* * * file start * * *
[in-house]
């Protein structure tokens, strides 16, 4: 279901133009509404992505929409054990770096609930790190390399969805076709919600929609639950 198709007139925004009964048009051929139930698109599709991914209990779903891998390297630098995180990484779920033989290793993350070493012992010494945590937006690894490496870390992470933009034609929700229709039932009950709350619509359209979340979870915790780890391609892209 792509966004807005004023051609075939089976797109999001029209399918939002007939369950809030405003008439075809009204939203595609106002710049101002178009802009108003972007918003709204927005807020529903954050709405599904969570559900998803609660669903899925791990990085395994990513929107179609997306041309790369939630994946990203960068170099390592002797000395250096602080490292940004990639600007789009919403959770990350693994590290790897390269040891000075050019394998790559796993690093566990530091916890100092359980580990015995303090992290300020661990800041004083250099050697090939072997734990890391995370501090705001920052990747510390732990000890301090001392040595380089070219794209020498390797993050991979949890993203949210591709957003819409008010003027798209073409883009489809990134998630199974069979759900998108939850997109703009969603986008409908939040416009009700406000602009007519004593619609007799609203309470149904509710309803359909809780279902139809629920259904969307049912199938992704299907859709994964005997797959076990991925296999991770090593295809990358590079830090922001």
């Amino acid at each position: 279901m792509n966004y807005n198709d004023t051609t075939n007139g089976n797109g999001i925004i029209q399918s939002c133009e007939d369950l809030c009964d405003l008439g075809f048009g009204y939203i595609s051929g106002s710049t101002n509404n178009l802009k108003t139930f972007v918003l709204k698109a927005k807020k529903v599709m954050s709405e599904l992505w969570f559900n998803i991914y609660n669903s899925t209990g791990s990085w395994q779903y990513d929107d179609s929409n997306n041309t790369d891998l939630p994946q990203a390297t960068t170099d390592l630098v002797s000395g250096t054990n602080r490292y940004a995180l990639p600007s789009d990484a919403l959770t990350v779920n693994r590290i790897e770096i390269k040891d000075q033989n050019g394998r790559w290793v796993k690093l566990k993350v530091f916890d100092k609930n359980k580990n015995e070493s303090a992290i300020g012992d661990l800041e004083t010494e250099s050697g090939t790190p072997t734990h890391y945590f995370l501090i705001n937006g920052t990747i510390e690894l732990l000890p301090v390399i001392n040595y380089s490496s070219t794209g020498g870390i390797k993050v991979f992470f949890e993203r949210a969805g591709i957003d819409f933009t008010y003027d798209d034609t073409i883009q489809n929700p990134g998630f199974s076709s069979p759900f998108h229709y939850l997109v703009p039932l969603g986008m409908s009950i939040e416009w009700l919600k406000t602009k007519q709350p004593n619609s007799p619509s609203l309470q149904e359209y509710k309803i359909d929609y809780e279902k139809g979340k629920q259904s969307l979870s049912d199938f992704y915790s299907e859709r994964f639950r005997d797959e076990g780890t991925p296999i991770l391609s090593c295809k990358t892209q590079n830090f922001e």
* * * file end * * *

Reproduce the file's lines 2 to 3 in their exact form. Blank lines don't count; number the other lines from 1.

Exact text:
């Protein structure tokens, strides 16, 4: 279901133009509404992505929409054990770096609930790190390399969805076709919600929609639950 198709007139925004009964048009051929139930698109599709991914209990779903891998390297630098995180990484779920033989290793993350070493012992010494945590937006690894490496870390992470933009034609929700229709039932009950709350619509359209979340979870915790780890391609892209 792509966004807005004023051609075939089976797109999001029209399918939002007939369950809030405003008439075809009204939203595609106002710049101002178009802009108003972007918003709204927005807020529903954050709405599904969570559900998803609660669903899925791990990085395994990513929107179609997306041309790369939630994946990203960068170099390592002797000395250096602080490292940004990639600007789009919403959770990350693994590290790897390269040891000075050019394998790559796993690093566990530091916890100092359980580990015995303090992290300020661990800041004083250099050697090939072997734990890391995370501090705001920052990747510390732990000890301090001392040595380089070219794209020498390797993050991979949890993203949210591709957003819409008010003027798209073409883009489809990134998630199974069979759900998108939850997109703009969603986008409908939040416009009700406000602009007519004593619609007799609203309470149904509710309803359909809780279902139809629920259904969307049912199938992704299907859709994964005997797959076990991925296999991770090593295809990358590079830090922001």
């Amino acid at each position: 279901m792509n966004y807005n198709d004023t051609t075939n007139g089976n797109g999001i925004i029209q399918s939002c133009e007939d369950l809030c009964d405003l008439g075809f048009g009204y939203i595609s051929g106002s710049t101002n509404n178009l802009k108003t139930f972007v918003l709204k698109a927005k807020k529903v599709m954050s709405e599904l992505w969570f559900n998803i991914y609660n669903s899925t209990g791990s990085w395994q779903y990513d929107d179609s929409n997306n041309t790369d891998l939630p994946q990203a390297t960068t170099d390592l630098v002797s000395g250096t054990n602080r490292y940004a995180l990639p600007s789009d990484a919403l959770t990350v779920n693994r590290i790897e770096i390269k040891d000075q033989n050019g394998r790559w290793v796993k690093l566990k993350v530091f916890d100092k609930n359980k580990n015995e070493s303090a992290i300020g012992d661990l800041e004083t010494e250099s050697g090939t790190p072997t734990h890391y945590f995370l501090i705001n937006g920052t990747i510390e690894l732990l000890p301090v390399i001392n040595y380089s490496s070219t794209g020498g870390i390797k993050v991979f992470f949890e993203r949210a969805g591709i957003d819409f933009t008010y003027d798209d034609t073409i883009q489809n929700p990134g998630f199974s076709s069979p759900f998108h229709y939850l997109v703009p039932l969603g986008m409908s009950i939040e416009w009700l919600k406000t602009k007519q709350p004593n619609s007799p619509s609203l309470q149904e359209y509710k309803i359909d929609y809780e279902k139809g979340k629920q259904s969307l979870s049912d199938f992704y915790s299907e859709r994964f639950r005997d797959e076990g780890t991925p296999i991770l391609s090593c295809k990358t892209q590079n830090f922001e």